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Old 12-24-2018, 05:44 PM
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Old 12-24-2018, 10:05 PM
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Originally Posted by Petscar View Post
Curious...in what way does hi octane act as insurance? I do drive the car very hard.
If you're racing and running hot, always at full load, the risk of detonation is higher. Detonation at low load is meh, whatever. Detonation at high load is instant death.
So there's absolutely no win in saving a couple of bucks per tank by running low octane.
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Old 01-05-2019, 07:04 PM
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Been away for the holidays. Got to ask...detonation???? Are you saying the engine will blow up?
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Old 01-05-2019, 07:11 PM
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Engine detonation means you can have fuel ignite before you properly ignite it with spark plugs. That's very bad for the engine.

Knock sensors are there to adjust the timing so it will ignite the air fuel a bit earlier in the compression cycle, but that reduces power.
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Old 03-29-2019, 05:46 PM
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Originally Posted by UnknownJinX View Post
Engine detonation means you can have fuel ignite before you properly ignite it with spark plugs. That's very bad for the engine.

Knock sensors are there to adjust the timing so it will ignite the air fuel a bit earlier in the compression cycle, but that reduces power.
What you described is actually pre-ignition, when to much heat and pressure combined cause the a/f mixture to spontaneously combust before spark ignition happens, which is incredibly destructive to any engine. Detonation is when combustion occurs after the spark has ignited the mixture which cause and uneven, uncontrolled flame front, for example the spark ignites the mixture but before the flame front spreads through the entire chamber a pocket of unignited a/f mixture at the bottom of the rotor tip ignites, it will cause these two seperate flame fronts to colide with one another reducing the pushing force of the initian combustion event. With pre-ignition your lucky to service it happening once, a few more times and you will end up with a big fat paperweight, detonation while still horrible for your engine is generally more forgiving than pre-ignition.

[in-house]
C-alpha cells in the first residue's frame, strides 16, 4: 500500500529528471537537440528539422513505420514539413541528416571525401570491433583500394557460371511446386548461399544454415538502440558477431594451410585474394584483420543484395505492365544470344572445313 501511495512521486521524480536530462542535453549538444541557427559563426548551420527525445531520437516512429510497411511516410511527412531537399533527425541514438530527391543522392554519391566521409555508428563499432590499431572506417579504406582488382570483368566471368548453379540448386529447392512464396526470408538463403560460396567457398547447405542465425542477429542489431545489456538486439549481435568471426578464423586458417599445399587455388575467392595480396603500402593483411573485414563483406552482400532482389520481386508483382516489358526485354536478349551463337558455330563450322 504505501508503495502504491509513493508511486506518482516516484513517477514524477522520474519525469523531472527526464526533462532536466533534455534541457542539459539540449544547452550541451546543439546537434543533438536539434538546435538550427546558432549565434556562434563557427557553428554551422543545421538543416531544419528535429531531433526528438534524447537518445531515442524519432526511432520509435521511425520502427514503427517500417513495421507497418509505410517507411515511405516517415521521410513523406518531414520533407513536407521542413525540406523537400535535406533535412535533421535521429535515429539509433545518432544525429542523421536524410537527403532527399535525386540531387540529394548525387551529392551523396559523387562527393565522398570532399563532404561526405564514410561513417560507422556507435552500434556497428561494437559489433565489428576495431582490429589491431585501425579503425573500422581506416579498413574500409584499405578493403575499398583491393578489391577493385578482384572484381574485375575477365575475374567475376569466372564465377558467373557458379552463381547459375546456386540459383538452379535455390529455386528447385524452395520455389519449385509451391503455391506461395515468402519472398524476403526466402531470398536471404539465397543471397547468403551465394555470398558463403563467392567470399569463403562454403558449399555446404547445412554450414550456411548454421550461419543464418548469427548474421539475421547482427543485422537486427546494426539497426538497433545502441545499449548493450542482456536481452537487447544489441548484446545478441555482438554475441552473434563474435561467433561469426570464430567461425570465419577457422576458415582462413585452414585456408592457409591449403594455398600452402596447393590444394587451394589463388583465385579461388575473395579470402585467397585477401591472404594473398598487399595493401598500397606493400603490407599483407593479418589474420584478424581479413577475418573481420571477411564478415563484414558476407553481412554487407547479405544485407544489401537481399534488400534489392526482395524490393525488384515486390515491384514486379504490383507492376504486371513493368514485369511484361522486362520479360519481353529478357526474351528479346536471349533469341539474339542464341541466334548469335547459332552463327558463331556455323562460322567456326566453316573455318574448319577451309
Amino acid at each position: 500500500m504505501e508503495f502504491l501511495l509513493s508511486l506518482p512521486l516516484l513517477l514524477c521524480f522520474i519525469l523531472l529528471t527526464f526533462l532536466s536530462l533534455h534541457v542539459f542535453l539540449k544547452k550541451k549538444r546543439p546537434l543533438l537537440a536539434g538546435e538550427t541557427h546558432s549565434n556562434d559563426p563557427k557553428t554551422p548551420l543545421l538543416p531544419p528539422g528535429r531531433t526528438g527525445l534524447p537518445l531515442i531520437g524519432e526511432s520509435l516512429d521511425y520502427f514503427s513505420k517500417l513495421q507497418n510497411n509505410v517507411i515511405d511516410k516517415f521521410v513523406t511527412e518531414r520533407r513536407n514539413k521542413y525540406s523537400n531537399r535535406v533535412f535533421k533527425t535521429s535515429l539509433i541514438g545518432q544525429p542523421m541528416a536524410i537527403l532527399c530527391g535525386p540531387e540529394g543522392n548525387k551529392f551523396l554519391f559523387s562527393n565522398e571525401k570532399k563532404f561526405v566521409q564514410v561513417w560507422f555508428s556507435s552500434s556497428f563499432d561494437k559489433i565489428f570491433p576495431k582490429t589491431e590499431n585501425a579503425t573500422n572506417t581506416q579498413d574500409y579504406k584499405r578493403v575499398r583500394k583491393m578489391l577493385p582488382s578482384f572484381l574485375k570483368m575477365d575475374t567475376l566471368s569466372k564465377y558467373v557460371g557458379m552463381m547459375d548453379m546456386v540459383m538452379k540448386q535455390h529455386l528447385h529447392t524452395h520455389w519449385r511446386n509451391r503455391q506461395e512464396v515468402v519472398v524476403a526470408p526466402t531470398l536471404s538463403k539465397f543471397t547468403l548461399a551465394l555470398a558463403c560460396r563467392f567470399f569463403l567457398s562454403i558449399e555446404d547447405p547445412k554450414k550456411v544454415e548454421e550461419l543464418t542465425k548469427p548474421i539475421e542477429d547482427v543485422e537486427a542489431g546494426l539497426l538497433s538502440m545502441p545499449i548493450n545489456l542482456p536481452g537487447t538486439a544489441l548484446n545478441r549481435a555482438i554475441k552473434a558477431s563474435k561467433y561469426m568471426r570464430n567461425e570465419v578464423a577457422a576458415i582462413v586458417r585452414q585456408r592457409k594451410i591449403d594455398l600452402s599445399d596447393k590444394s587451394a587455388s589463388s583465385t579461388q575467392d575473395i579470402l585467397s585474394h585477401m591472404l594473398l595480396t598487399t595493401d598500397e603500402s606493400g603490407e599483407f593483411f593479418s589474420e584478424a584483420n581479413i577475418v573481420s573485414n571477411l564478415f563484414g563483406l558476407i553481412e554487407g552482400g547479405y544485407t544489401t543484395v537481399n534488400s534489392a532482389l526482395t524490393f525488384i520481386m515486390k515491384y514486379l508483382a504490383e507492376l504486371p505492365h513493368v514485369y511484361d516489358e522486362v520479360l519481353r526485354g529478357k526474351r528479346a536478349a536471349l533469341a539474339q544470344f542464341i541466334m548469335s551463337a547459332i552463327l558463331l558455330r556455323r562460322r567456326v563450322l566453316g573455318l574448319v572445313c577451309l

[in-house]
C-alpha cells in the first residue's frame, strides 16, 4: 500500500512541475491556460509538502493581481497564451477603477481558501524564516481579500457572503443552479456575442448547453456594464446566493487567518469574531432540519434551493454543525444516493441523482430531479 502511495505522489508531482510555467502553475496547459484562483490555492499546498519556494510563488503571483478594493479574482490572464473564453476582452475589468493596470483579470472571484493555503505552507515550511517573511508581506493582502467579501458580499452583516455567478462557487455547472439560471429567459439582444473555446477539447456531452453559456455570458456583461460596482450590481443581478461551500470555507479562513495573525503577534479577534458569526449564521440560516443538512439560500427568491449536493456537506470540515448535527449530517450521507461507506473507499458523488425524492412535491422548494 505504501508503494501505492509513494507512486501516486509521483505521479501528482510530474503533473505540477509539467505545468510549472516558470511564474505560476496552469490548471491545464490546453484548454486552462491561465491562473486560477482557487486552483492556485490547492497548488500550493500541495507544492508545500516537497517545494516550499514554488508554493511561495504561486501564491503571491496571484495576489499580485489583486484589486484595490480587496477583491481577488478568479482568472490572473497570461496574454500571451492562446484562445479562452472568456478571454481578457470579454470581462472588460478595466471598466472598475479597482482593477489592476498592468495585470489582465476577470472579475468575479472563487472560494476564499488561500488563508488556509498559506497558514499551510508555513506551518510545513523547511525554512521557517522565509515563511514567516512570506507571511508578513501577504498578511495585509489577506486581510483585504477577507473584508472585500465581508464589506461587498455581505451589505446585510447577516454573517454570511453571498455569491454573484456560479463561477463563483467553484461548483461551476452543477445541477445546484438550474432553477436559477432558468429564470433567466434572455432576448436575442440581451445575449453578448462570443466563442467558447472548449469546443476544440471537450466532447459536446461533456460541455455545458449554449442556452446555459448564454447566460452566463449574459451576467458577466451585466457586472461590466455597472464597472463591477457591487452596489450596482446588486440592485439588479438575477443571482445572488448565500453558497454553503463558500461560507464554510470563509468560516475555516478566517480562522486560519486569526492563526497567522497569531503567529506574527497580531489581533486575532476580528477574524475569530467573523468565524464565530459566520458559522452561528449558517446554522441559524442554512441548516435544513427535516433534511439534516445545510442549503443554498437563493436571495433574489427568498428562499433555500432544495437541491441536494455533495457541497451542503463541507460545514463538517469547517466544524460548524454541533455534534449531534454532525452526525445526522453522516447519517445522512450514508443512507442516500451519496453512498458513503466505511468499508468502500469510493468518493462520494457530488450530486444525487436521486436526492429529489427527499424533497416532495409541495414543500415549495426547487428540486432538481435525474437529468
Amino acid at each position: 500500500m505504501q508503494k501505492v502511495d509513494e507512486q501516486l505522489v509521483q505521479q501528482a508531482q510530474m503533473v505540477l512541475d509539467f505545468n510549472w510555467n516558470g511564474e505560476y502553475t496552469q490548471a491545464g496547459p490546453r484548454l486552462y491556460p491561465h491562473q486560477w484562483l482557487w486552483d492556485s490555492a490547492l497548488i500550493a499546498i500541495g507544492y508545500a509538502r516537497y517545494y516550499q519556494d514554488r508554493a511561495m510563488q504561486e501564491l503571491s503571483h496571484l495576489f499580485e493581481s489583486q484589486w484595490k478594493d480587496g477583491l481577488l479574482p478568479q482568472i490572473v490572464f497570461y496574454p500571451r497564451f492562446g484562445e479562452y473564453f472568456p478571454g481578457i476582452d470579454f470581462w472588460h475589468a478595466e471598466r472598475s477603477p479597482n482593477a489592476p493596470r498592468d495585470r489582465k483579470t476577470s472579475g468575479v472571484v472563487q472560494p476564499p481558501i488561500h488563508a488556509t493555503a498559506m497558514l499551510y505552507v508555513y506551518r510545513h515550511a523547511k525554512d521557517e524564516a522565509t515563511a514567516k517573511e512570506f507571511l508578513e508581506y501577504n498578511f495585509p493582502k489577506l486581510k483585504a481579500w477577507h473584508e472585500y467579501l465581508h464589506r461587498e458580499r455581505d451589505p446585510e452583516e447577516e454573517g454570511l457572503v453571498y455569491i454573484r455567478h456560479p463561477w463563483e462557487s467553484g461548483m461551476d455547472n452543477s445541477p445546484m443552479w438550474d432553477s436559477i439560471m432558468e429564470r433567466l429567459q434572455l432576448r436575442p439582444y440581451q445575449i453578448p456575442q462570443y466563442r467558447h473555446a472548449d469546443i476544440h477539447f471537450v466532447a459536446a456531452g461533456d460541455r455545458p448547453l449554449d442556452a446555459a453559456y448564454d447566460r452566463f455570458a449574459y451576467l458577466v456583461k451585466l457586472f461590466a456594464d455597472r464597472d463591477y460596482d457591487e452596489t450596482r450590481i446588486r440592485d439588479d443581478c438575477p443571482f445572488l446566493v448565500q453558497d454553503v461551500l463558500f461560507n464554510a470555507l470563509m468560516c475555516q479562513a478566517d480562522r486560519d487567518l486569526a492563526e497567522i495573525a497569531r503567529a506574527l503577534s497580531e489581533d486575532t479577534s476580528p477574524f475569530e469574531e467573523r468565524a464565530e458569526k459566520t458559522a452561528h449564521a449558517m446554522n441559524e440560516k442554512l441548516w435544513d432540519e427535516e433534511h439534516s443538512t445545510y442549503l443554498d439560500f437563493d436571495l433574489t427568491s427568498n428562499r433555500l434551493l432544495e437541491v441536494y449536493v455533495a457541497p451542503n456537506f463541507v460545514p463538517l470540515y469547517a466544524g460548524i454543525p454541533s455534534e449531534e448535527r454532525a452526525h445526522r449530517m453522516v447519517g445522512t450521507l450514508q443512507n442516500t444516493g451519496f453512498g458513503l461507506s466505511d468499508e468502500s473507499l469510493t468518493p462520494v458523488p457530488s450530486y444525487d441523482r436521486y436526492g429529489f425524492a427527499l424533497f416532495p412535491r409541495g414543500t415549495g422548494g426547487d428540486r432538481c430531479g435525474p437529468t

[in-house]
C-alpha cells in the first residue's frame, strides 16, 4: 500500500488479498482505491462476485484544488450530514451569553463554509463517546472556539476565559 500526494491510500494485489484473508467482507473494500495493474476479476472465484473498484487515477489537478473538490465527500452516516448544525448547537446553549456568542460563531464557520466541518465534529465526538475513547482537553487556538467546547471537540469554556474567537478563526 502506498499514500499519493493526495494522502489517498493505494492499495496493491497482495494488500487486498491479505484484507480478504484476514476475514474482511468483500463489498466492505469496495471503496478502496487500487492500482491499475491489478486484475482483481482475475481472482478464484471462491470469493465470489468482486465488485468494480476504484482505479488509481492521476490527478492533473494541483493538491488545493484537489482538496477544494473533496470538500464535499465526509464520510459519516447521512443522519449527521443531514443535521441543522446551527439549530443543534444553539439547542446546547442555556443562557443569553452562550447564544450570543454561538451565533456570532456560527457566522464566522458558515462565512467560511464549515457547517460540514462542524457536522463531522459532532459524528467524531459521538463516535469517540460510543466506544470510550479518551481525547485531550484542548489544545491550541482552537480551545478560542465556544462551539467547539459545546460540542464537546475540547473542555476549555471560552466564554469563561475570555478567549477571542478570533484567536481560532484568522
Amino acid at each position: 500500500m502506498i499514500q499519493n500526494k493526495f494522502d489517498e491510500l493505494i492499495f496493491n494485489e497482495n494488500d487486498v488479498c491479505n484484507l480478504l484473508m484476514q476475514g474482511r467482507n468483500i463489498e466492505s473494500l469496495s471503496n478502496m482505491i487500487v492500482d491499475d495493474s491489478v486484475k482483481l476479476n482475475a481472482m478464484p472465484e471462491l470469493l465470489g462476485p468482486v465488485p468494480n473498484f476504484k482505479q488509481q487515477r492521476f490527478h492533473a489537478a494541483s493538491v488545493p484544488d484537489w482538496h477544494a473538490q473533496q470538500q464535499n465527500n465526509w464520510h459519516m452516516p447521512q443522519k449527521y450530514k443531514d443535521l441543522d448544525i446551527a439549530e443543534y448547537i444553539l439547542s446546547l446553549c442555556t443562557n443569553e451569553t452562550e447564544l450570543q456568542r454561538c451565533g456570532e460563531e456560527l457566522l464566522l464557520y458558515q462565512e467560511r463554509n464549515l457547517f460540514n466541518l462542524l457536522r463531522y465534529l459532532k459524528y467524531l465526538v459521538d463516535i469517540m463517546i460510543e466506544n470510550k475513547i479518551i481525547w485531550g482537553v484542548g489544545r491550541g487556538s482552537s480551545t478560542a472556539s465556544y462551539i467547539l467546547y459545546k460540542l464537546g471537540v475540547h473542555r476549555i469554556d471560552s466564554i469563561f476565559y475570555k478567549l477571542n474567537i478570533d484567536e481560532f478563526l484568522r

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Old 03-29-2019, 09:40 PM
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Pre-ignition is often colloquially referred to as "detonation".
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Old 03-30-2019, 12:39 PM
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Yep, there is a difference between the two, but I still confused them.
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Old 03-30-2019, 01:25 PM
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Since RX-7 NA days, I have ran low octane. My RX-8 is 13 years with 87 octane and dino oil diet. Did experiment with 91 since the manual called for it. But after a few months didn't feel any measurable differences and have switched back to 87. Vancouver, BC weather is fairly mild even in the summer. Original engine with occasional Italian tune-up. YMMV.
There are some good rotary literature that discusses gas requirements specific to normally aspirated rotaries. Suggest to read them up to get educated and make your decision.